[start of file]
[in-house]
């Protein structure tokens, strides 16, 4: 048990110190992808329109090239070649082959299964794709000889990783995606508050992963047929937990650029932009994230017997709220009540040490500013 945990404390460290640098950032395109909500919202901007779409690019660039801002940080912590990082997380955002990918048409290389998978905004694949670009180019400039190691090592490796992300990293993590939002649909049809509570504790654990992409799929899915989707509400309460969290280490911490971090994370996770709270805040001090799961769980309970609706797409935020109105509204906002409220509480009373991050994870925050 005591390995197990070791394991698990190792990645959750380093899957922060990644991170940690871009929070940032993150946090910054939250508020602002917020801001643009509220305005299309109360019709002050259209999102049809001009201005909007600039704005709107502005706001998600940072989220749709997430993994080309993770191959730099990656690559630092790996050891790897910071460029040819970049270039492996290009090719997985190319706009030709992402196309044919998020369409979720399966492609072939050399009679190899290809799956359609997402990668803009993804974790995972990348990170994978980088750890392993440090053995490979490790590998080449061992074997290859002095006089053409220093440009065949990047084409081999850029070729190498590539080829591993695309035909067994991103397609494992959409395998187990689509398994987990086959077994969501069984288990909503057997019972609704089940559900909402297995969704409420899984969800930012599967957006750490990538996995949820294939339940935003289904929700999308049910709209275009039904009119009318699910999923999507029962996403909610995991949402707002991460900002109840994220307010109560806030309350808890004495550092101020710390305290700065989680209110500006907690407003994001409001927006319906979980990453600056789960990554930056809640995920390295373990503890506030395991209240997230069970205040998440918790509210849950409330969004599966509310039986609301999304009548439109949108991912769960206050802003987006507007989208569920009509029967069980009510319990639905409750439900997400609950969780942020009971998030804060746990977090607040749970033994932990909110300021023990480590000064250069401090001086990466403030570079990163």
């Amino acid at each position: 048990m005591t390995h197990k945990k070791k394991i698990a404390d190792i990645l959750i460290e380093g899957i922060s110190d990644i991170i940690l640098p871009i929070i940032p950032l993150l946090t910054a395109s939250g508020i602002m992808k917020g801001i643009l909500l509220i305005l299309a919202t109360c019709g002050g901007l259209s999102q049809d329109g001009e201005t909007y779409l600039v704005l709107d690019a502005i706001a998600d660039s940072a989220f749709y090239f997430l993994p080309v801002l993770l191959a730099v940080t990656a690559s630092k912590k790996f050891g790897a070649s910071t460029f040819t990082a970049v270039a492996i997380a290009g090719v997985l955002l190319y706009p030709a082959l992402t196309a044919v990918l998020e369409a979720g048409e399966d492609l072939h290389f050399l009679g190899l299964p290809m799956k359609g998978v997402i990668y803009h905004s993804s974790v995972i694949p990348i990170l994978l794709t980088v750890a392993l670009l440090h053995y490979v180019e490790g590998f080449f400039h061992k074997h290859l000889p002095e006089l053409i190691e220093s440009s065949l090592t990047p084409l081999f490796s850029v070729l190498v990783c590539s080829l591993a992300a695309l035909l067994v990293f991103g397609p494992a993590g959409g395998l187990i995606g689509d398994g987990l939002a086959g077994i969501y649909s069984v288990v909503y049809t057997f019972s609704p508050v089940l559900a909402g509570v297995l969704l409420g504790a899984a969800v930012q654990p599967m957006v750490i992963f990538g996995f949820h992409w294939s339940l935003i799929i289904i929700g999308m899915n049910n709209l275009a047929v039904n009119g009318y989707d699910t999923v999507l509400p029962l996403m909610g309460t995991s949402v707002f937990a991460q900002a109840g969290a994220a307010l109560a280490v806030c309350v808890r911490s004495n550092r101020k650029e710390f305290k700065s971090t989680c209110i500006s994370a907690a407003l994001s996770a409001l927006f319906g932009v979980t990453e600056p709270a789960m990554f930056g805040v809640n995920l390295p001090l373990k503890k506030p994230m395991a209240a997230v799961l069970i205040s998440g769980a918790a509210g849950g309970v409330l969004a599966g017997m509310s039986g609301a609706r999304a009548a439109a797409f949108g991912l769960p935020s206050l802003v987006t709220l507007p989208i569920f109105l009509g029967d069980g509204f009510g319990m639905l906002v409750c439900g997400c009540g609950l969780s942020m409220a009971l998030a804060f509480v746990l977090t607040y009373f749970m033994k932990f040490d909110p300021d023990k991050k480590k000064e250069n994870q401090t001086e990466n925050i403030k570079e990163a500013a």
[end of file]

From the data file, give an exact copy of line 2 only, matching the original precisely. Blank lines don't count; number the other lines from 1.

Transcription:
């Protein structure tokens, strides 16, 4: 048990110190992808329109090239070649082959299964794709000889990783995606508050992963047929937990650029932009994230017997709220009540040490500013 945990404390460290640098950032395109909500919202901007779409690019660039801002940080912590990082997380955002990918048409290389998978905004694949670009180019400039190691090592490796992300990293993590939002649909049809509570504790654990992409799929899915989707509400309460969290280490911490971090994370996770709270805040001090799961769980309970609706797409935020109105509204906002409220509480009373991050994870925050 005591390995197990070791394991698990190792990645959750380093899957922060990644991170940690871009929070940032993150946090910054939250508020602002917020801001643009509220305005299309109360019709002050259209999102049809001009201005909007600039704005709107502005706001998600940072989220749709997430993994080309993770191959730099990656690559630092790996050891790897910071460029040819970049270039492996290009090719997985190319706009030709992402196309044919998020369409979720399966492609072939050399009679190899290809799956359609997402990668803009993804974790995972990348990170994978980088750890392993440090053995490979490790590998080449061992074997290859002095006089053409220093440009065949990047084409081999850029070729190498590539080829591993695309035909067994991103397609494992959409395998187990689509398994987990086959077994969501069984288990909503057997019972609704089940559900909402297995969704409420899984969800930012599967957006750490990538996995949820294939339940935003289904929700999308049910709209275009039904009119009318699910999923999507029962996403909610995991949402707002991460900002109840994220307010109560806030309350808890004495550092101020710390305290700065989680209110500006907690407003994001409001927006319906979980990453600056789960990554930056809640995920390295373990503890506030395991209240997230069970205040998440918790509210849950409330969004599966509310039986609301999304009548439109949108991912769960206050802003987006507007989208569920009509029967069980009510319990639905409750439900997400609950969780942020009971998030804060746990977090607040749970033994932990909110300021023990480590000064250069401090001086990466403030570079990163």